Upon first loading Planet Coaster, I could hardly believe how closely the welcoming, boxy user interface and rotating globe that introduces Planet Coaster reminded me of the very first Theme Park game made by Bullfrog. This can’t be a coincidence, because so much else in the game is also reminiscent of the classic Amiga title that became one of the most iconic games of its era, and that’s not a bad thing. After all, the other genre mainstay, Rollercoaster Tycoon, has only refined, rather than revolutionised the formula.
So why should you consider purchasing Planet Coaster then? Well, simply put, because it is among the best theme park management games that I’ve ever played. Firstly, it is the best looking game of it’s kind by far, with beautifully crafted, colourful and characterful graphics that really enhance the feeling of immersion. Players can pan, zoom and rotate the park in any way they choose to get the best view, and as always in games of this kind, you can hop straight on to your latest creation and ride along in first person. These things aren’t new or special, but Planet Coaster delivers them without any screen tearing, without restricting the view or the angle, and without compromising detail no matter how near or far to the action you want to play from. It’s impressive stuff.
It isn’t the graphics that make the game though, and following the first few relatively easy campaign scenarios are over and you’ve got the hang of things, you’ll want to keep coming back because of the supremely powerful rollercoaster building toolkit that Planet Coaster possesses. Track pieces are unusually easy to place and manipulate in order to create any combination of twists, turns, humps and dips, as well as the more complex elements like loops and corkscrews. It’s an inspired system that works because of its accessibility and generosity, allowing players to go nuts with the kind of rides that have always seemed impossible to create in other, similar games.
Park design doesn’t end there though, because Planet Coaster is also impressively well featured with how much freedom it allows players to manipulate the land around them. Hills can be drawn from the ground so that a rollercoaster set high above can plunge downwards through a man-made cavern filled with mechatronic dinosaurs. Valleys and chasms can be carved out to form lakes and rivers that play host to a waterside picnic spot set against a backdrop of pirates fighting redcoats, or aliens invading from Mars. The method for manipulating the world and dressing it with such lavish accessories is as straightforward and intuitive as it ever has been in a similar game.
It’s a good thing that Planet Coaster will be so familiar to players of similar games, because sadly it lacks any kind of useful tutorial. I can’t imagine how a new player could find themselves especially in trouble navigating the relatively flat and highly visual toolbars and menus, but then again I did feel as if I was often reliant upon muscle memory – upon having selected similar pieces of park decoration before, or having hired and fired similarly bone idle staff members in other games.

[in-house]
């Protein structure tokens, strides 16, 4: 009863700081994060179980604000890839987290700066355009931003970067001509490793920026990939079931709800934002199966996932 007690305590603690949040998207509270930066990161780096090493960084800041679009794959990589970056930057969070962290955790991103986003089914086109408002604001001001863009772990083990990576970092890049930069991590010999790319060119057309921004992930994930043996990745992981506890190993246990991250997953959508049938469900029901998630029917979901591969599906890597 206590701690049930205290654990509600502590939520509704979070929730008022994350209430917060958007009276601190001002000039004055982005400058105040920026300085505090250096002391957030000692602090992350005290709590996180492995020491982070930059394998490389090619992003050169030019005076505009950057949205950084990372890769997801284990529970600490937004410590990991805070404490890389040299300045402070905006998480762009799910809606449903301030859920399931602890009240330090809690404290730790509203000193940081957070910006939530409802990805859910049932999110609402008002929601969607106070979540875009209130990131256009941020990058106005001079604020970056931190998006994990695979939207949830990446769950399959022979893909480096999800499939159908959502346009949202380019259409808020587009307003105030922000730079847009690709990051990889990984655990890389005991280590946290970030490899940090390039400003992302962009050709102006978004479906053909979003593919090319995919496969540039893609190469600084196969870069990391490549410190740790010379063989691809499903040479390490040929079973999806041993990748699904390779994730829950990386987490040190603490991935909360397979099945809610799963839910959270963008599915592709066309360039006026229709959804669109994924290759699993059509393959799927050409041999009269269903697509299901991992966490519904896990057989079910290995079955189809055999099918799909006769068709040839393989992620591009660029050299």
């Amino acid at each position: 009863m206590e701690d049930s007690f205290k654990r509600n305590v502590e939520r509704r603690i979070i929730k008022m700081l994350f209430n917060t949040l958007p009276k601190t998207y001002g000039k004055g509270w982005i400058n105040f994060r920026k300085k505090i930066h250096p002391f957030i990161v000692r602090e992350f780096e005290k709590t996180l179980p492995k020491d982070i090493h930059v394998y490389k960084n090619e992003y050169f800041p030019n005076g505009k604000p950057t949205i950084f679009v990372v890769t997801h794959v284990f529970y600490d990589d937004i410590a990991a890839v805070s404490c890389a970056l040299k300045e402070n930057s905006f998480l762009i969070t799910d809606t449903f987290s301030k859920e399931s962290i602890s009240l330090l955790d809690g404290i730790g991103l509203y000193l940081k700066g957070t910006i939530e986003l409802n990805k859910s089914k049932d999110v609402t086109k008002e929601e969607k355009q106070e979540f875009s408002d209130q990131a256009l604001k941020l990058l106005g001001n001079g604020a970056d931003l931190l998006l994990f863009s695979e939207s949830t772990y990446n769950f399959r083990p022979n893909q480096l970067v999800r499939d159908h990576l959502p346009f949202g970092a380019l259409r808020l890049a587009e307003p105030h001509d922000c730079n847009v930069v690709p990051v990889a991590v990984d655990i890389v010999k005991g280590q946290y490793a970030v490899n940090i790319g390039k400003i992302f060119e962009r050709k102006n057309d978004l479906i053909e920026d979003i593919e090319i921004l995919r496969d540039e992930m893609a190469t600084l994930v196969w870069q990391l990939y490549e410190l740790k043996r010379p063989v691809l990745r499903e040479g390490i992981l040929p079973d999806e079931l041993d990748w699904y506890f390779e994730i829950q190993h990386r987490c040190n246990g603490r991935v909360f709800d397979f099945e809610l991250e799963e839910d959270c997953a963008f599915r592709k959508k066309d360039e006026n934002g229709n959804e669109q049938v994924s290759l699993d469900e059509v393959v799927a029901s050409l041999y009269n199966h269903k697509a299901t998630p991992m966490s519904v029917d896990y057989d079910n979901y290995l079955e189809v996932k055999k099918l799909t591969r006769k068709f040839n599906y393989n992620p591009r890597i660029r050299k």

It’s in this park management area that Planet Coaster is weakest, offering next to nothing that wasn’t available in Theme Park twenty years ago. Staff can be hired and fired, wages can be set, salt can be applied to fries and the quality of prizes can be rigged. The biggest rides attract the biggest prices and the most people, and in the main, the game is content to allow the player to focus on building and developing the park to attract more and more people. There is little focus on making complex management decisions and there are no complex problems to overcome, except perhaps the ridiculous whims of an ever more demanding public.
Planet Coaster isn’t a hard or even challenging game as such, but it is the kind of game that offers stepped goals that are progressively more difficult and allow perfectionist players to push themselves onwards beyond merely completing a level. This structure again favours accessibility rather than elitism, but in any event as long as you find the core gameplay enjoyable, it doesn’t really matter because there is certainly a lot of it. Like the original Theme Park and the sequels and rivals that have been conceived since, there are a large number of scenarios and modes in Planet Coaster that each present the player with various challenges, limitations or goals to achieve before progress can be made.
This familiarity across interface, structure and level of challenge introduces us to a friendly, welcoming game that we’ve likely all seen before under a different name. For returning fans of the genre, it means rapid access to a beautiful and very powerful theme park management game that is unlikely to take them outside their comfort zone in terms of park management or challenge, but it does offer the very best experience of its kind that I’ve come across, and what was fun in the mid nineties is still fun no, there’s no doubt about that.
I would struggle to recommend Planet Coaster to a fan of serious management simulation games, as it simply fails to offer that kind of experience entirely. It does provide a fantastic toolkit for building the ultimate theme park, with literally thousands of trees, ornaments, furniture pieces, blueprints, rides and shops to place between elaborate, limitlessly customisable rollercoasters and log flumes of your own design. There are tons of campaign levels, challenges and sandbox levels to play through, and it is presented through the most beautiful graphics that this genre has ever seen.
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